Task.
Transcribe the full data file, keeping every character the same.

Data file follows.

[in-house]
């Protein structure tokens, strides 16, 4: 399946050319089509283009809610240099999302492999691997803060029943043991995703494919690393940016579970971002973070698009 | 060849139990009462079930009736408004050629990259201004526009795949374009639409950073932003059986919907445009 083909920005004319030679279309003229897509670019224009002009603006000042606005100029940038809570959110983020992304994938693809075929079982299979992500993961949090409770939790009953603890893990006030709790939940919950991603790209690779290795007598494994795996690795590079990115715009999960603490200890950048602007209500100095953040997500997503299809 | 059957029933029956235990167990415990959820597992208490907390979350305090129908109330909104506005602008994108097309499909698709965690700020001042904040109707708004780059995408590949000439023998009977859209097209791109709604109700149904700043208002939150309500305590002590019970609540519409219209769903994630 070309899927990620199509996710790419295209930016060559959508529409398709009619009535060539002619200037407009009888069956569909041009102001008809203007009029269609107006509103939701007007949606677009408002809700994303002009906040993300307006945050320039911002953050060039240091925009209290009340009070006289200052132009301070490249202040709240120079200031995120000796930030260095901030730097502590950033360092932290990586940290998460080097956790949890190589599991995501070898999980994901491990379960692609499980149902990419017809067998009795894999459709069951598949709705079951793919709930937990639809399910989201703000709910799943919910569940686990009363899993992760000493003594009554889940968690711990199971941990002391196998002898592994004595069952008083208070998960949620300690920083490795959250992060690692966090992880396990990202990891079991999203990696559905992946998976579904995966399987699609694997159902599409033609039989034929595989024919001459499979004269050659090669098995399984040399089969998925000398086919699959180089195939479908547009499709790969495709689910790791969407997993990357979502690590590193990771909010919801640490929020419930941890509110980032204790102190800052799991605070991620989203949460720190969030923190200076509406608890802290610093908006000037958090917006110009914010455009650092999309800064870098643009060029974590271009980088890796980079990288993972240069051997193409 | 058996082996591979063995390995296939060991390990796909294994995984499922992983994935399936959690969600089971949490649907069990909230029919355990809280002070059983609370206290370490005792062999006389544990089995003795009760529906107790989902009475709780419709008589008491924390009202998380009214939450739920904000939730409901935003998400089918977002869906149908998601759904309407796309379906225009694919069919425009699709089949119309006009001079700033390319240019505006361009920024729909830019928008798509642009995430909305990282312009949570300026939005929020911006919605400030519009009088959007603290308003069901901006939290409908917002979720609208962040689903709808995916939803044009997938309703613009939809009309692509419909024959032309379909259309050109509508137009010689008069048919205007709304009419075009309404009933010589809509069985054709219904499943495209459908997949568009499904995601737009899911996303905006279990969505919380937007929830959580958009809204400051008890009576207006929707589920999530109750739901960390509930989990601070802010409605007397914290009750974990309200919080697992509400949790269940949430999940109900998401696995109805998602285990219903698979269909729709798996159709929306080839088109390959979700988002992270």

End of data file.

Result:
[in-house]
């Protein structure tokens, strides 16, 4: 399946050319089509283009809610240099999302492999691997803060029943043991995703494919690393940016579970971002973070698009 | 060849139990009462079930009736408004050629990259201004526009795949374009639409950073932003059986919907445009 083909920005004319030679279309003229897509670019224009002009603006000042606005100029940038809570959110983020992304994938693809075929079982299979992500993961949090409770939790009953603890893990006030709790939940919950991603790209690779290795007598494994795996690795590079990115715009999960603490200890950048602007209500100095953040997500997503299809 | 059957029933029956235990167990415990959820597992208490907390979350305090129908109330909104506005602008994108097309499909698709965690700020001042904040109707708004780059995408590949000439023998009977859209097209791109709604109700149904700043208002939150309500305590002590019970609540519409219209769903994630 070309899927990620199509996710790419295209930016060559959508529409398709009619009535060539002619200037407009009888069956569909041009102001008809203007009029269609107006509103939701007007949606677009408002809700994303002009906040993300307006945050320039911002953050060039240091925009209290009340009070006289200052132009301070490249202040709240120079200031995120000796930030260095901030730097502590950033360092932290990586940290998460080097956790949890190589599991995501070898999980994901491990379960692609499980149902990419017809067998009795894999459709069951598949709705079951793919709930937990639809399910989201703000709910799943919910569940686990009363899993992760000493003594009554889940968690711990199971941990002391196998002898592994004595069952008083208070998960949620300690920083490795959250992060690692966090992880396990990202990891079991999203990696559905992946998976579904995966399987699609694997159902599409033609039989034929595989024919001459499979004269050659090669098995399984040399089969998925000398086919699959180089195939479908547009499709790969495709689910790791969407997993990357979502690590590193990771909010919801640490929020419930941890509110980032204790102190800052799991605070991620989203949460720190969030923190200076509406608890802290610093908006000037958090917006110009914010455009650092999309800064870098643009060029974590271009980088890796980079990288993972240069051997193409 | 058996082996591979063995390995296939060991390990796909294994995984499922992983994935399936959690969600089971949490649907069990909230029919355990809280002070059983609370206290370490005792062999006389544990089995003795009760529906107790989902009475709780419709008589008491924390009202998380009214939450739920904000939730409901935003998400089918977002869906149908998601759904309407796309379906225009694919069919425009699709089949119309006009001079700033390319240019505006361009920024729909830019928008798509642009995430909305990282312009949570300026939005929020911006919605400030519009009088959007603290308003069901901006939290409908917002979720609208962040689903709808995916939803044009997938309703613009939809009309692509419909024959032309379909259309050109509508137009010689008069048919205007709304009419075009309404009933010589809509069985054709219904499943495209459908997949568009499904995601737009899911996303905006279990969505919380937007929830959580958009809204400051008890009576207006929707589920999530109750739901960390509930989990601070802010409605007397914290009750974990309200919080697992509400949790269940949430999940109900998401696995109805998602285990219903698979269909729709798996159709929306080839088109390959979700988002992270």